Oxford University Press, 2007
Posted: 3 Oct 2007
This book offers a core concept of intellectual property, considers a range of justifications for the recognition of intellectual property rights, and explores their operation in a number of key areas.
It is essential to consider both the concept of intellectual property and the reasons why a legal system might incorporate such a concept. We are increasingly told that the wealth of nations consists in intangible assets. These are the intangible products of human creativity, ingenuity, and effort. It is frequently argued that these assets represent the future of developed economies and that their adequate protection by intellectual property regimes is essential to national, regional, and even global prosperity. We are also told that the creators of such assets have a strong moral claim to them, and that developed legal systems should recognize this claim.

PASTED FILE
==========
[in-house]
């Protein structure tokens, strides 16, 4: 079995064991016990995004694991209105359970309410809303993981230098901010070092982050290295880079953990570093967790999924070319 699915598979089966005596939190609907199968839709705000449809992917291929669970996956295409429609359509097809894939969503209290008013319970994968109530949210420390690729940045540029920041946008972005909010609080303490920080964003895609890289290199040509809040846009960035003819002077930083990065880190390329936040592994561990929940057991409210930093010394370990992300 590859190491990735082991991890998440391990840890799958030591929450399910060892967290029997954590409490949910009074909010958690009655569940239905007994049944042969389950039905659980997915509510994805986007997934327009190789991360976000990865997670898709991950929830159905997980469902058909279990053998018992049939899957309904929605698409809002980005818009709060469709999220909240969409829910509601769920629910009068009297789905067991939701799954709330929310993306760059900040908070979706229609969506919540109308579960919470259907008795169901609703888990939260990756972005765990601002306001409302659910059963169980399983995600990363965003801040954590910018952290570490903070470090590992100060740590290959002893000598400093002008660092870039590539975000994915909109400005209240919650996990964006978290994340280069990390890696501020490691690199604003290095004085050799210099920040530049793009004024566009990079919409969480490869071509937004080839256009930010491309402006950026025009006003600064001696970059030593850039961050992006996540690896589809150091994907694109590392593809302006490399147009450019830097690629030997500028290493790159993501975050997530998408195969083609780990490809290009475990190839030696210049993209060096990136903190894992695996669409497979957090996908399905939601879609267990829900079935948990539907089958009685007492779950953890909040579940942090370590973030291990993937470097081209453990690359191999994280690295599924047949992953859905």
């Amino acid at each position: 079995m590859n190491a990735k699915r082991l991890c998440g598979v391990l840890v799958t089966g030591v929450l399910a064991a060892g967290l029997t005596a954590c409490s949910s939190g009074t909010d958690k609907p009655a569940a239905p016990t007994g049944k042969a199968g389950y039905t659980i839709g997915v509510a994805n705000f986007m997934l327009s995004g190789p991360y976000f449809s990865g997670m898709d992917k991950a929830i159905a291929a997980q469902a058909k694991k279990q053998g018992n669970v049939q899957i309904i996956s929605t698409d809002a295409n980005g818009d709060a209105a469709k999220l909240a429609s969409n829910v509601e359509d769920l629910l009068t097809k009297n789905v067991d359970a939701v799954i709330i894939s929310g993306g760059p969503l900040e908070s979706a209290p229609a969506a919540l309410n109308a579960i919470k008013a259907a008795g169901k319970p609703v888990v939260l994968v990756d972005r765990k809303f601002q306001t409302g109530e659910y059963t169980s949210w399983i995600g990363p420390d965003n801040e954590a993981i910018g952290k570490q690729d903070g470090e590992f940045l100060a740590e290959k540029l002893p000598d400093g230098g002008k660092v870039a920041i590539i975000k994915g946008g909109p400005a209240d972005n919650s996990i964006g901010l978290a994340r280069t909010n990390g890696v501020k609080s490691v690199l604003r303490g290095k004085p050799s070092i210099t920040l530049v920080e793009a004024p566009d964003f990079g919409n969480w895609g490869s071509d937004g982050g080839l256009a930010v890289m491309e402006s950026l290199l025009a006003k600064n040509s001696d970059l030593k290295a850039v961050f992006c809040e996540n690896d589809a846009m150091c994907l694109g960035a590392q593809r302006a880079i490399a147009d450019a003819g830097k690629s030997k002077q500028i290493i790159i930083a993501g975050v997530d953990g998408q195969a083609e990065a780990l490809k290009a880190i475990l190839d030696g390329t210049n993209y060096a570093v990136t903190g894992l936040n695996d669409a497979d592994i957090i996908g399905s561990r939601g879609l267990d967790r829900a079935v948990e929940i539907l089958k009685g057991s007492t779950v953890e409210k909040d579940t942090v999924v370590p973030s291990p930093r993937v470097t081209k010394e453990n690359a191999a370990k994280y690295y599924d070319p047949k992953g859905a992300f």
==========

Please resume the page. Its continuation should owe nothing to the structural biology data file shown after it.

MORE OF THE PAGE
This text examines the ethical issues and debates surrounding intellectual property law and focuses on three aspects of the major intellectual property regimes: subject matter; the allocation of the first ownership of rights; and the scope of protection. By exploring these three issues, this book provides a strong sense of the shape and purpose of the most important intellectual property systems.
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